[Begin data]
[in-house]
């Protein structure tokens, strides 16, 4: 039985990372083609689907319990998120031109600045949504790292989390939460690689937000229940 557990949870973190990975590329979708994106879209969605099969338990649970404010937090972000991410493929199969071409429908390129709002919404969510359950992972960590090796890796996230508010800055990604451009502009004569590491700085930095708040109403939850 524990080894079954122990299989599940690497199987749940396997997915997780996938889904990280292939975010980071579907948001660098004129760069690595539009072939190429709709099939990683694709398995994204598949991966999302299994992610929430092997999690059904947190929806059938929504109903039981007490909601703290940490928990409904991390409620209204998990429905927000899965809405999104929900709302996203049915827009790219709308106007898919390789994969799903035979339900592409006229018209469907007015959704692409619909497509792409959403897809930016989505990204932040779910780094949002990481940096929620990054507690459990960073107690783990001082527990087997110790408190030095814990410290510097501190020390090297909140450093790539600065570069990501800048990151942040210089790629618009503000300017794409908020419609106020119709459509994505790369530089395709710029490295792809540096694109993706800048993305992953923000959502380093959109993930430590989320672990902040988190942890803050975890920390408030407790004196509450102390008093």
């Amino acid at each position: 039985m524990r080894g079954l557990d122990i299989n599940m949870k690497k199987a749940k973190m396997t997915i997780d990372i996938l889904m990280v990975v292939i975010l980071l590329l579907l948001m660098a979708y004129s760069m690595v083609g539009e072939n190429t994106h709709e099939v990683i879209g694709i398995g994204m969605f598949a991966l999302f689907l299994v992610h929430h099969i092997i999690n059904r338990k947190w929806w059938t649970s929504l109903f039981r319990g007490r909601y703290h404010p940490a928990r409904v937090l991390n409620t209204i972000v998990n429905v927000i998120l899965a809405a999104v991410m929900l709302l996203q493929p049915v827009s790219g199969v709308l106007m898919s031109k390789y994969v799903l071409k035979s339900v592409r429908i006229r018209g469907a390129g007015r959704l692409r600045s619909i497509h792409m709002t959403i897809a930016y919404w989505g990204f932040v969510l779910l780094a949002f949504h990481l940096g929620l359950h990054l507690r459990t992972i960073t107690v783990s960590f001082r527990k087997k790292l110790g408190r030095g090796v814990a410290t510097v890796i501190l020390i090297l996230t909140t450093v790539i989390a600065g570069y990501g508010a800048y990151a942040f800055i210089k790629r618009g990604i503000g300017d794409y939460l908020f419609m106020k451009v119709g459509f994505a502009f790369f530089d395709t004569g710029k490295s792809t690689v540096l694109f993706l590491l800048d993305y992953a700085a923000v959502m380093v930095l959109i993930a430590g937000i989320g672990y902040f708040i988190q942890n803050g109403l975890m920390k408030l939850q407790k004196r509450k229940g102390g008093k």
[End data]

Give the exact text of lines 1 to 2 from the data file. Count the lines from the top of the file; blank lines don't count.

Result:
[in-house]
């Protein structure tokens, strides 16, 4: 039985990372083609689907319990998120031109600045949504790292989390939460690689937000229940 557990949870973190990975590329979708994106879209969605099969338990649970404010937090972000991410493929199969071409429908390129709002919404969510359950992972960590090796890796996230508010800055990604451009502009004569590491700085930095708040109403939850 524990080894079954122990299989599940690497199987749940396997997915997780996938889904990280292939975010980071579907948001660098004129760069690595539009072939190429709709099939990683694709398995994204598949991966999302299994992610929430092997999690059904947190929806059938929504109903039981007490909601703290940490928990409904991390409620209204998990429905927000899965809405999104929900709302996203049915827009790219709308106007898919390789994969799903035979339900592409006229018209469907007015959704692409619909497509792409959403897809930016989505990204932040779910780094949002990481940096929620990054507690459990960073107690783990001082527990087997110790408190030095814990410290510097501190020390090297909140450093790539600065570069990501800048990151942040210089790629618009503000300017794409908020419609106020119709459509994505790369530089395709710029490295792809540096694109993706800048993305992953923000959502380093959109993930430590989320672990902040988190942890803050975890920390408030407790004196509450102390008093």